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2020/21 Undergraduate Module Catalogue

ENGL32460 Writing America

20 creditsClass Size: 40

Module manager: Professor Bridget Bennett
Email: b.k.g.bennett@leeds.ac.uk

Taught: Semester 1 View Timetable

Year running 2020/21

This module is not approved as a discovery module

Objectives

- To introduce students to American literature in its cultural context.
- To prepare students for more advanced work in American literature and culture.
- To enhance students' critical and analytical skills with respect to written texts.
- To enhance students' skills in oral presentation and essay writing.

Learning outcomes
Students will have developed:
- the ability to use written and oral communication effectively
- the capacity to analyse and critically examine diverse forms of discourse
- the ability to manage quantities of complex information in a structured and systematic way
- the capacity for independent thought and judgement
- critical reasoning
- research skills, including the retrieval of information, the organisation of material and the evaluation of its importance
- IT skills
- efficient time management and organisation skills
- the ability to learn independently.

Skills outcomes
- Skills for effective communication, oral and written.
- Capacity to analyse and critically examine diverse forms of discourse.
- Ability to acquire quantities of complex information of diverse kinds in a structured and systematic way.
- Capacity for independent thought and judgement.
- Critical reasoning.
- Research skills, including information retrieval skills, the organisation of material, and the evaluation of its importance.
- IT skills.
- Time management and organisational skills.
- Independent learning.


Syllabus

Writing America serves primarily as a key and important foundation to US American literature and its cultural contexts for those students who think they may wish to take further options in the subject or who have taken,or may intend to take, the core module American Words, American Worlds. At the same time we expect no prior engagement with American literature and it is also suited to students who would like to know more about American literature more broadly. The module introduces students to some of the key concepts that have animated both US letters and their critical reception. It takes writing to be a dynamic act and asks how the writing of ‘America’ participated in the nation’s development. Organised around the core contexts/concepts of Domesticity, Slavery and Citizenship, the module interrogates some of the most significant literary texts of the United States in the nineteenth century.

The module examines how these texts reveal, negotiate and elide the central preoccupations of the still-young United States by situating them in the broader contexts of the developing nation’s relationships with Europe, with the Americas as a hemispheric formation, and with its own citizens and non-citizens. How did the United States’ early preoccupations with nationhood and democracy obfuscate the country’s imperial ambitions? What is the relationship between statehood and national identity? What does it mean to call the United States (a state formation) ‘America’ (a national formation)? What is claimed by that choice? How do the issues of slavery and American Indian removal problematise the ideals of democratic citizenship upon which the United States were founded? How did they produce the conditions which have led to contemporary movements such as #blacklivesmatter? How does the Civil War look different when viewed through the domestic lens of Alcott’s Little Women? What does it mean that the action of one of the nation's most celebrated novels – Moby Dick -- largely takes place at sea? By taking this course you will encounter the works of the poets Emily Dickinson and Walt Whitman, writers of fiction such as Louisa May Alcott, Henry James, Herman Melville, and Charlotte Perkins Gilman, writers of slave narratives such as Frederick Douglass and Harriet Jacobs, and intellectual polemicists such as W.E.B. DuBois.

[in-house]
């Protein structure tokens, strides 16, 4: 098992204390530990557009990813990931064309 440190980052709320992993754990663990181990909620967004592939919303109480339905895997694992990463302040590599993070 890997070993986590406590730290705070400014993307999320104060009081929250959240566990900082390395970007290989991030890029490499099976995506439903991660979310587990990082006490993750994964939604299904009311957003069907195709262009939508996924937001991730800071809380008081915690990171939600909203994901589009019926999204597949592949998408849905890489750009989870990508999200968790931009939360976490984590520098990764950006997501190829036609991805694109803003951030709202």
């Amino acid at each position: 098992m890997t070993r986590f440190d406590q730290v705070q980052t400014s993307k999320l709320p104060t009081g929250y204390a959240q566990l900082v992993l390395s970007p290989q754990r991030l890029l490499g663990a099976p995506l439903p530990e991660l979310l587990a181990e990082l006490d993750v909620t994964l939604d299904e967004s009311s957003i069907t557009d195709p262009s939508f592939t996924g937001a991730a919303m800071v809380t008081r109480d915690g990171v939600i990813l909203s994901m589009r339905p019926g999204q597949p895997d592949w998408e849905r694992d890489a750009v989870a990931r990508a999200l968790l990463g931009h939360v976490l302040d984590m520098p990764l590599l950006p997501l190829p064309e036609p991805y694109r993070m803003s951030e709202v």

The course combines weekly seminars with four lectures, giving you a deep and contextualized access to the texts we engage with and preparing you either to be introduced to new interests or to develop existing engagements.

Teaching methods

Due to COVID-19, teaching and assessment activities are being kept under review - see module enrolment pages for information

Delivery typeNumberLength hoursStudent hours
Lecture41.004.00
Seminar101.0010.00
Private study hours186.00
Total Contact hours14.00
Total hours (100hr per 10 credits)200.00

Private study

Teaching will be through weekly seminars (10 x 1 hour) and 4 lectures (4 x 1 hour).

- Private Study: Seminar preparation, reading, essay writing.

Opportunities for Formative Feedback

- Contribution to seminars including formal presentations (unassessed)
- Unassessed essay plan and feedback on unassessed work
- Feedback on assessed essay

Methods of assessment

Due to COVID-19, teaching and assessment activities are being kept under review - see module enrolment pages for information


Coursework
Assessment typeNotes% of formal assessment
Essay3,000 words plus an unassessed essay plan100.00
Total percentage (Assessment Coursework)100.00

Normally resits will be assessed by the same methodology as the first attempt, unless otherwise stated

Reading list

The reading list is available from the Library website

Last updated: 10/08/2020 08:36:20

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